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Frankétienne. Translated by Asselin Charles. Afterword by Jean Jonassaint

BUY Cloth · 244 pp. · 5.5 × 8.5 · ISBN 9780813941387 · $59.50 · Oct 2018
BUY Ebook · 244 pp. · ISBN 9780813941400 · $59.50 · Oct 2018
BUY Paper · 244 pp. · 5.5 × 8.5 · ISBN 9780813941394 · $24.50 · Oct 2018

Best Translated Book Award - Longlisted, Best Translated Book Award (2019); Lois Roth Award for a Translation of a Literary Work - Honorable Mention, Modern Language Association (2019)

Dézafi is no ordinary zombie novel. In the hands of the great Haitian author known simply as Frankétienne, zombification takes on a symbolic dimension that stands as a potent commentary on a country haunted by a history of slavery. Now this dynamic new translation brings this touchstone in Haitian literature to English-language readers for the first time.

Written in a provocative experimental style, with a myriad of voices and combining myth, poetry, allegory, magical realism, and social realism, Dézafi tells the tale of a plantation that is run and worked by zombies for the financial benefit of the living owner. The owner's daughter falls in love with a zombie and facilitates his transformation back into fully human form, leading to a rebellion that challenges the oppressive imbalance that had robbed the workers of their spirit. With the walking dead and bloody cockfights (the "dézafi" of the title) as cultural metaphors for Haitian existence, Frankétienne’s novel is ultimately a powerful allegory of political and social liberation.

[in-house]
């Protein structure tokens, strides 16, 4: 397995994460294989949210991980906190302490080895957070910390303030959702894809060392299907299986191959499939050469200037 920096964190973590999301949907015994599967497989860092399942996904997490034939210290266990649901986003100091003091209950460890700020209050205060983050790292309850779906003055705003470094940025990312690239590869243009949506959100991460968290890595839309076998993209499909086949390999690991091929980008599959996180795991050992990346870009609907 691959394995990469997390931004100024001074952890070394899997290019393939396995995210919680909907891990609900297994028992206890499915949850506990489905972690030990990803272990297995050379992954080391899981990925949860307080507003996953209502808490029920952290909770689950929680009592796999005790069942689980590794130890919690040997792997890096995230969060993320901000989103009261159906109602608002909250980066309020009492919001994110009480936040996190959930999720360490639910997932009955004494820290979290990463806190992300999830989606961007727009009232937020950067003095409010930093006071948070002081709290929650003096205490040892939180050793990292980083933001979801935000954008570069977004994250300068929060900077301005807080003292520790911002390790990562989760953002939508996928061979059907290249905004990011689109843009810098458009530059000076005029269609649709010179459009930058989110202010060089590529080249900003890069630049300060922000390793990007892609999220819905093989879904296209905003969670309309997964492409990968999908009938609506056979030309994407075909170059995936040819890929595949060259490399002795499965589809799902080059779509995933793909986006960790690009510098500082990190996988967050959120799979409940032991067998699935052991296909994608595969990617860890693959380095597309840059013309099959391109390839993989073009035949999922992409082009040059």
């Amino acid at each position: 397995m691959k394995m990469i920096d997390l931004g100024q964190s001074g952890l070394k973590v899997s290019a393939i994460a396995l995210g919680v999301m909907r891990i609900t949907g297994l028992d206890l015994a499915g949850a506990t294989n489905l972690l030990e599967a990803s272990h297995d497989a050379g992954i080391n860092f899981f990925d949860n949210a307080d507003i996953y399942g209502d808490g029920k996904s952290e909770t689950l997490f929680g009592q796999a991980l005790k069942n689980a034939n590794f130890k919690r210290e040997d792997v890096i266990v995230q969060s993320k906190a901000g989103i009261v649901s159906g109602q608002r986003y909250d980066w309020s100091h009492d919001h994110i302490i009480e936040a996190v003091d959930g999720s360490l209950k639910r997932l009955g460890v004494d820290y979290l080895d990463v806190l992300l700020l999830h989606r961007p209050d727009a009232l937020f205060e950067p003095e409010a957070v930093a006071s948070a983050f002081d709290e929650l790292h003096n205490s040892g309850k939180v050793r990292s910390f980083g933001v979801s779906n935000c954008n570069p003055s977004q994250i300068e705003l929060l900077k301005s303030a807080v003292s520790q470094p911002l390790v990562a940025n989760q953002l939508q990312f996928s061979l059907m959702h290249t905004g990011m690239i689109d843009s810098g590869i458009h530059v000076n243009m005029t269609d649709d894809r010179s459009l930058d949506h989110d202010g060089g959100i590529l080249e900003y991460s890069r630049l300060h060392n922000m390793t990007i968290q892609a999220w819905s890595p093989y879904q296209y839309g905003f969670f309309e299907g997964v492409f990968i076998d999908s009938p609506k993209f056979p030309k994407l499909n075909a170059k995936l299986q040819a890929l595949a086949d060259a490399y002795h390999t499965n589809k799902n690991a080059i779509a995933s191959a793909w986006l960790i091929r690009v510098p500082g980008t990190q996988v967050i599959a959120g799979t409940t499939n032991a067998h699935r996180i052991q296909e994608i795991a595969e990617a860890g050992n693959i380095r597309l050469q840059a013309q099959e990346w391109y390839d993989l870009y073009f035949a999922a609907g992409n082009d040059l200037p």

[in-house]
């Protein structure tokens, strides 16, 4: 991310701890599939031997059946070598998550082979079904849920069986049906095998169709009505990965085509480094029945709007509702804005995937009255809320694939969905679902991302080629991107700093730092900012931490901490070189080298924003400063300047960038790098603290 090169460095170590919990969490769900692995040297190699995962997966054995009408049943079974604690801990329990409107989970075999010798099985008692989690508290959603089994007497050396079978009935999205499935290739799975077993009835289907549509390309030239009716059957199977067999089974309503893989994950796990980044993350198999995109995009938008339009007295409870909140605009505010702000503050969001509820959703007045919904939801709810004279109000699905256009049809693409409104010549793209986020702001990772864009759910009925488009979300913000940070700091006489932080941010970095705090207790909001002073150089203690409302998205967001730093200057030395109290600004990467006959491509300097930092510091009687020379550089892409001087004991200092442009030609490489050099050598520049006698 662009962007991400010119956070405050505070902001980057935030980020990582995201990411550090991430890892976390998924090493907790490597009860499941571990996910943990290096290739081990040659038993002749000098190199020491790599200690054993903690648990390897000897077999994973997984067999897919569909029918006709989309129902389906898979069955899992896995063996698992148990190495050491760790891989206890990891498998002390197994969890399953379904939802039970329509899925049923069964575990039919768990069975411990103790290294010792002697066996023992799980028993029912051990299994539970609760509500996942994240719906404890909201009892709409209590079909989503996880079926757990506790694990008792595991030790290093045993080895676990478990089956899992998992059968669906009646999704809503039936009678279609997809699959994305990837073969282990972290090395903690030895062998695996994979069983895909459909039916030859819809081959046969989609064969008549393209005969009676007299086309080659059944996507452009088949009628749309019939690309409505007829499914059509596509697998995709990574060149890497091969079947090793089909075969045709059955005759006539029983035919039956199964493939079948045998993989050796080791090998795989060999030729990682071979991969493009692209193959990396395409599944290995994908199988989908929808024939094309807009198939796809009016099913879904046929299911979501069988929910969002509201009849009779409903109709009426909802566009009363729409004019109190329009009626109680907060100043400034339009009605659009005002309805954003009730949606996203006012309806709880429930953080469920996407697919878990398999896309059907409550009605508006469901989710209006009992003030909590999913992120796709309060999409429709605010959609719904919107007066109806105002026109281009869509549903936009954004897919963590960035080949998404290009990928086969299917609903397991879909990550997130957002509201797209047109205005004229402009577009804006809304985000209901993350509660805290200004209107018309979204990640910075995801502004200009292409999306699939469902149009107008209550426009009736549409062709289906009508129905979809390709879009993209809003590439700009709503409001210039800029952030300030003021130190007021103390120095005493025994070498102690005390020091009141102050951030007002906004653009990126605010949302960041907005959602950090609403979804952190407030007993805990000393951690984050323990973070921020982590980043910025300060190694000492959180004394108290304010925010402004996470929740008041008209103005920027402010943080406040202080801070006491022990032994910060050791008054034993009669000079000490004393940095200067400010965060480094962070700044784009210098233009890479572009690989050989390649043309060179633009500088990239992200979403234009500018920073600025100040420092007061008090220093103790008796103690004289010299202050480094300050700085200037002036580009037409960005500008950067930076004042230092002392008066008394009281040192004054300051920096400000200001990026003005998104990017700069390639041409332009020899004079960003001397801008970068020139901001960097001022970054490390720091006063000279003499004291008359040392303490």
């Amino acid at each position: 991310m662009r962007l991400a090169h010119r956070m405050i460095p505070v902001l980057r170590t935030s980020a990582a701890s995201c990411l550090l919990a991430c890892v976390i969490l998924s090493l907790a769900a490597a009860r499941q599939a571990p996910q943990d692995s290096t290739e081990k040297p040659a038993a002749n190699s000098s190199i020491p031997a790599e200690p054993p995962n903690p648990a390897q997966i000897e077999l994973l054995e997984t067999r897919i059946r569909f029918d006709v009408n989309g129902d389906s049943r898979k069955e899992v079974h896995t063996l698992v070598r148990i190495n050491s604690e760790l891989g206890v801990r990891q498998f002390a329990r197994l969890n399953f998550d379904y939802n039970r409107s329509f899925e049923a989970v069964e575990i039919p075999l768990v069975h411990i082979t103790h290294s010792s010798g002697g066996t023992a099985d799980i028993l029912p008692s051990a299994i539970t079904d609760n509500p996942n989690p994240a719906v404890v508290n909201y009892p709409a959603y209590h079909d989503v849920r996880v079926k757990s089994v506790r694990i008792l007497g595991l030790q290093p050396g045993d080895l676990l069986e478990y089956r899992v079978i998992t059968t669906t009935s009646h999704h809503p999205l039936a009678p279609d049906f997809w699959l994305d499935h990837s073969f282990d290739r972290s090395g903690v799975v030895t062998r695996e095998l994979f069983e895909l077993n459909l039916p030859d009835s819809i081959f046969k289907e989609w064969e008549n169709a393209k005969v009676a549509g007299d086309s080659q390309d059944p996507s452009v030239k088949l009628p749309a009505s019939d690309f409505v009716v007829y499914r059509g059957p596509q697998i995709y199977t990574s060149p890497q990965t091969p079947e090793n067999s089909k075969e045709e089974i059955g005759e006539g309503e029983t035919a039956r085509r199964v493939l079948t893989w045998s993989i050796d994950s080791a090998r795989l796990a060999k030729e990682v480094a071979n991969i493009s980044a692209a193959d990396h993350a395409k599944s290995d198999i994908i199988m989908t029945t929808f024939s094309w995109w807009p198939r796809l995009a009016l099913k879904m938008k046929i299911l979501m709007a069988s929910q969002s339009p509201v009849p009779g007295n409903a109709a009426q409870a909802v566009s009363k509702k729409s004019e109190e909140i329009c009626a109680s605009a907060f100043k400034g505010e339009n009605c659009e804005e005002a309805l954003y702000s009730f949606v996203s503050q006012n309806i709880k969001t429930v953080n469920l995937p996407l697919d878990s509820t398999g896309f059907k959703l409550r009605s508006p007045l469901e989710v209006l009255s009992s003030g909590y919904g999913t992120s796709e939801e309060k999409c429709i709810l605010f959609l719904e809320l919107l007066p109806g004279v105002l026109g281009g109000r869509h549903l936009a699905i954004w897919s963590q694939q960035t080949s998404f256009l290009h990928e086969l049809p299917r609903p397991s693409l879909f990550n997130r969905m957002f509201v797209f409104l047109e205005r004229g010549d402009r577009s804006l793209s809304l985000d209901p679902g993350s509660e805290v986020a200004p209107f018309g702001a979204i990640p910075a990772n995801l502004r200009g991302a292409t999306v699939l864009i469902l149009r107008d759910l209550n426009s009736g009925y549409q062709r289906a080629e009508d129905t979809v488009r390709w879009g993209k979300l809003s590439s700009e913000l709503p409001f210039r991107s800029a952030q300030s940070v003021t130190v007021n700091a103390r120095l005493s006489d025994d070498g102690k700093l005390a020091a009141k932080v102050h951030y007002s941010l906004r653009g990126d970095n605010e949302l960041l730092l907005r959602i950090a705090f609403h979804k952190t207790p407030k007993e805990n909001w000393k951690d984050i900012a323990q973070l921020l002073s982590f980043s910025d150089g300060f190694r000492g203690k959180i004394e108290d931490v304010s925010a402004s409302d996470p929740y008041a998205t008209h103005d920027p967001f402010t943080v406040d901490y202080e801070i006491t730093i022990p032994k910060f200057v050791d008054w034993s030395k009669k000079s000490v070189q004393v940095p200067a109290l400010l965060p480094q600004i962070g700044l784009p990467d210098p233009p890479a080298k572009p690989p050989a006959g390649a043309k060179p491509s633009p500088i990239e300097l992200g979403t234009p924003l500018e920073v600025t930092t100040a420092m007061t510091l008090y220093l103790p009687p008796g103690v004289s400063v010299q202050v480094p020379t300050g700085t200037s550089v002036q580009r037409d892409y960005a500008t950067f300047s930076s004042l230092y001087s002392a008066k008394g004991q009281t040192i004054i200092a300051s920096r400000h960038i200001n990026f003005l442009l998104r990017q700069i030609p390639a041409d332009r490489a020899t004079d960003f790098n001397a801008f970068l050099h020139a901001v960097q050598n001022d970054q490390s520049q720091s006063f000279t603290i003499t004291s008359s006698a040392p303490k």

"His work can speak to the most intellectual person in the society as well as the most humble. It’s a very generous kind of genius he has, one I can’t imagine Haitian literature ever existing without."

Edwidge Danticat

"He is not only a major Haitian writer, he is probably the major Haitian writer, forever."

Jean Jonassaint, Syracuse University

"The book is a literary and linguistic treasure that allows anyone interested in that period to delve into the complexity of Haitian history, culture, language, religion as well as issues of class, gender, identity, and power."

Cécile Accilien, Director of the Institute of Haitian Studies, University of Kansas

In Dézafi, translated by Asselin Charles and published by the University of Virginia Press, Frankétienne invites readers into the heart of rural Haitian communities, to join in their adversity, to stumble through a story that at times feels intentionally vague and intensely intimate, to fall down along with the characters and to pick themselves back up again as the narrative progresses.....Even though Frankétienne collapses certain novelistic elements in on themselves, there are storylines, threads, and traces of characters that by the end of the story accumulate into a powerful commentary on the aftershocks of US imperialism in Haiti or the austere squalor of a country nearly two decades into a dictatorship.

Reading in Translation

The New York Times once called Frankétienne 'the father of Haitian letters,' and even though he was absolutely preceded by women and men of powerful literary stature, the English translation of Dézafi demonstrates his devotion to the poetics of the Haitian quotidian in the language of the Haitian people.

Reading in Translation

The linguistic and stylistic impermeability of Dézafi is as integral to the text as is the plot. Charles manages to attend to both in his translation, using footnotes to make proverbial phrases legible to a non-Haitian readership, without compromising the text’s deliberate opacity.

Journal of Haitian Studies

About the Author(s): 

Frankétienne, called "the father of Haitian letters" by the New York Times, is the author of numerous novels, plays, and works of poetry. A past Nobel candidate, he is the recipient of France’s Order of Arts and Letters and has been named a UNESCO Artist for Peace.

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